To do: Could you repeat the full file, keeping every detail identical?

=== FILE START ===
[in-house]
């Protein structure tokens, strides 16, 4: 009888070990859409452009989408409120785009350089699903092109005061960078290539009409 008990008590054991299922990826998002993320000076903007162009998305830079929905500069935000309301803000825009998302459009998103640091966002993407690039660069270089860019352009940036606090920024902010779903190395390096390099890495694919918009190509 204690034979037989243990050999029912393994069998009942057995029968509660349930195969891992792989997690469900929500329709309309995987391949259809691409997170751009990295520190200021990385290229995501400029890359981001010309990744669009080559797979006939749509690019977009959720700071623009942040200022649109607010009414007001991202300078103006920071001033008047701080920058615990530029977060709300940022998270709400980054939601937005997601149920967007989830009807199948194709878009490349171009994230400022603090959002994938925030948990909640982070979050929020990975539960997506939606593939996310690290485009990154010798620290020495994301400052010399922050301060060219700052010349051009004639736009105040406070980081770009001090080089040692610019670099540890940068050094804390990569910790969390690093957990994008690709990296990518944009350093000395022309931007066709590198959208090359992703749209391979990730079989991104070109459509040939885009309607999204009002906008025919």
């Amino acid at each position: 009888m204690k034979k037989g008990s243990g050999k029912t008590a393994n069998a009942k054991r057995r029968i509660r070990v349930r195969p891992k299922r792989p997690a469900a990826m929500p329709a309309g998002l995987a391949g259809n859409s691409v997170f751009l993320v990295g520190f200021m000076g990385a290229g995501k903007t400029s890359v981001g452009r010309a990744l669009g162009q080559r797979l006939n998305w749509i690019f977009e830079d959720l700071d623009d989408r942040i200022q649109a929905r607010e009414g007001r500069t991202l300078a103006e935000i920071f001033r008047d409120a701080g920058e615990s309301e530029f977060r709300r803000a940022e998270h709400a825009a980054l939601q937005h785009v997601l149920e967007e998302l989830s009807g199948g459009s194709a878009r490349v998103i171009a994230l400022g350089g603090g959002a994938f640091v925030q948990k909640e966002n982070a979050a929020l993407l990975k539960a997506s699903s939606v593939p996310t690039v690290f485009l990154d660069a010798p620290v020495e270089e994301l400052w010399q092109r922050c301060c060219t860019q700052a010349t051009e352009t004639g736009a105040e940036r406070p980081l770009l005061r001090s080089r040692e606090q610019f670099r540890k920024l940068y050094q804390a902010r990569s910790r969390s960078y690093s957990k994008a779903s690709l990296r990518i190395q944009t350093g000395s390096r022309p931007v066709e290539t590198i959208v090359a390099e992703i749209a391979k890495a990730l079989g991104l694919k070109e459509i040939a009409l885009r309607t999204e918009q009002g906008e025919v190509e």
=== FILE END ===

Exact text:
[in-house]
């Protein structure tokens, strides 16, 4: 009888070990859409452009989408409120785009350089699903092109005061960078290539009409 008990008590054991299922990826998002993320000076903007162009998305830079929905500069935000309301803000825009998302459009998103640091966002993407690039660069270089860019352009940036606090920024902010779903190395390096390099890495694919918009190509 204690034979037989243990050999029912393994069998009942057995029968509660349930195969891992792989997690469900929500329709309309995987391949259809691409997170751009990295520190200021990385290229995501400029890359981001010309990744669009080559797979006939749509690019977009959720700071623009942040200022649109607010009414007001991202300078103006920071001033008047701080920058615990530029977060709300940022998270709400980054939601937005997601149920967007989830009807199948194709878009490349171009994230400022603090959002994938925030948990909640982070979050929020990975539960997506939606593939996310690290485009990154010798620290020495994301400052010399922050301060060219700052010349051009004639736009105040406070980081770009001090080089040692610019670099540890940068050094804390990569910790969390690093957990994008690709990296990518944009350093000395022309931007066709590198959208090359992703749209391979990730079989991104070109459509040939885009309607999204009002906008025919």
């Amino acid at each position: 009888m204690k034979k037989g008990s243990g050999k029912t008590a393994n069998a009942k054991r057995r029968i509660r070990v349930r195969p891992k299922r792989p997690a469900a990826m929500p329709a309309g998002l995987a391949g259809n859409s691409v997170f751009l993320v990295g520190f200021m000076g990385a290229g995501k903007t400029s890359v981001g452009r010309a990744l669009g162009q080559r797979l006939n998305w749509i690019f977009e830079d959720l700071d623009d989408r942040i200022q649109a929905r607010e009414g007001r500069t991202l300078a103006e935000i920071f001033r008047d409120a701080g920058e615990s309301e530029f977060r709300r803000a940022e998270h709400a825009a980054l939601q937005h785009v997601l149920e967007e998302l989830s009807g199948g459009s194709a878009r490349v998103i171009a994230l400022g350089g603090g959002a994938f640091v925030q948990k909640e966002n982070a979050a929020l993407l990975k539960a997506s699903s939606v593939p996310t690039v690290f485009l990154d660069a010798p620290v020495e270089e994301l400052w010399q092109r922050c301060c060219t860019q700052a010349t051009e352009t004639g736009a105040e940036r406070p980081l770009l005061r001090s080089r040692e606090q610019f670099r540890k920024l940068y050094q804390a902010r990569s910790r969390s960078y690093s957990k994008a779903s690709l990296r990518i190395q944009t350093g000395s390096r022309p931007v066709e290539t590198i959208v090359a390099e992703i749209a391979k890495a990730l079989g991104l694919k070109e459509i040939a009409l885009r309607t999204e918009q009002g906008e025919v190509e």